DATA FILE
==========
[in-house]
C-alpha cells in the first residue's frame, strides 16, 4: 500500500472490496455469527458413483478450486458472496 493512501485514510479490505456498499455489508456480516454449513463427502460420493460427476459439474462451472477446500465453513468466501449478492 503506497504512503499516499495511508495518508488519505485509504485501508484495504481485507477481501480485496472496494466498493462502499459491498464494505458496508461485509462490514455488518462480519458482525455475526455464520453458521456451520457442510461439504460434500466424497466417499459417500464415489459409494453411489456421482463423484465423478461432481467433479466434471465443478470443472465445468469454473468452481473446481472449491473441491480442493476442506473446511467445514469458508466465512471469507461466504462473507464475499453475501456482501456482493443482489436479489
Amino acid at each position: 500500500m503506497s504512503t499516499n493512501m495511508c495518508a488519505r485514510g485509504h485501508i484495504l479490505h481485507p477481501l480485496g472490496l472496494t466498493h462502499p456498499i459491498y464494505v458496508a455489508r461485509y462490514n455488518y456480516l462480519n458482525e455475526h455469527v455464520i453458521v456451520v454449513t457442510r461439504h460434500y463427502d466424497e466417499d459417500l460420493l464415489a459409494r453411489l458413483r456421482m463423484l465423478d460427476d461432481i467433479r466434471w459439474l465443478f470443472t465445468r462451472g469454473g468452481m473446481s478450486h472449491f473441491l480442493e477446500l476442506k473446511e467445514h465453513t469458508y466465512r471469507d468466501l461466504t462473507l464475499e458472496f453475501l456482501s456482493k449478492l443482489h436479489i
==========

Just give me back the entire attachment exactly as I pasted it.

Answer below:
[in-house]
C-alpha cells in the first residue's frame, strides 16, 4: 500500500472490496455469527458413483478450486458472496 493512501485514510479490505456498499455489508456480516454449513463427502460420493460427476459439474462451472477446500465453513468466501449478492 503506497504512503499516499495511508495518508488519505485509504485501508484495504481485507477481501480485496472496494466498493462502499459491498464494505458496508461485509462490514455488518462480519458482525455475526455464520453458521456451520457442510461439504460434500466424497466417499459417500464415489459409494453411489456421482463423484465423478461432481467433479466434471465443478470443472465445468469454473468452481473446481472449491473441491480442493476442506473446511467445514469458508466465512471469507461466504462473507464475499453475501456482501456482493443482489436479489
Amino acid at each position: 500500500m503506497s504512503t499516499n493512501m495511508c495518508a488519505r485514510g485509504h485501508i484495504l479490505h481485507p477481501l480485496g472490496l472496494t466498493h462502499p456498499i459491498y464494505v458496508a455489508r461485509y462490514n455488518y456480516l462480519n458482525e455475526h455469527v455464520i453458521v456451520v454449513t457442510r461439504h460434500y463427502d466424497e466417499d459417500l460420493l464415489a459409494r453411489l458413483r456421482m463423484l465423478d460427476d461432481i467433479r466434471w459439474l465443478f470443472t465445468r462451472g469454473g468452481m473446481s478450486h472449491f473441491l480442493e477446500l476442506k473446511e467445514h465453513t469458508y466465512r471469507d468466501l461466504t462473507l464475499e458472496f453475501l456482501s456482493k449478492l443482489h436479489i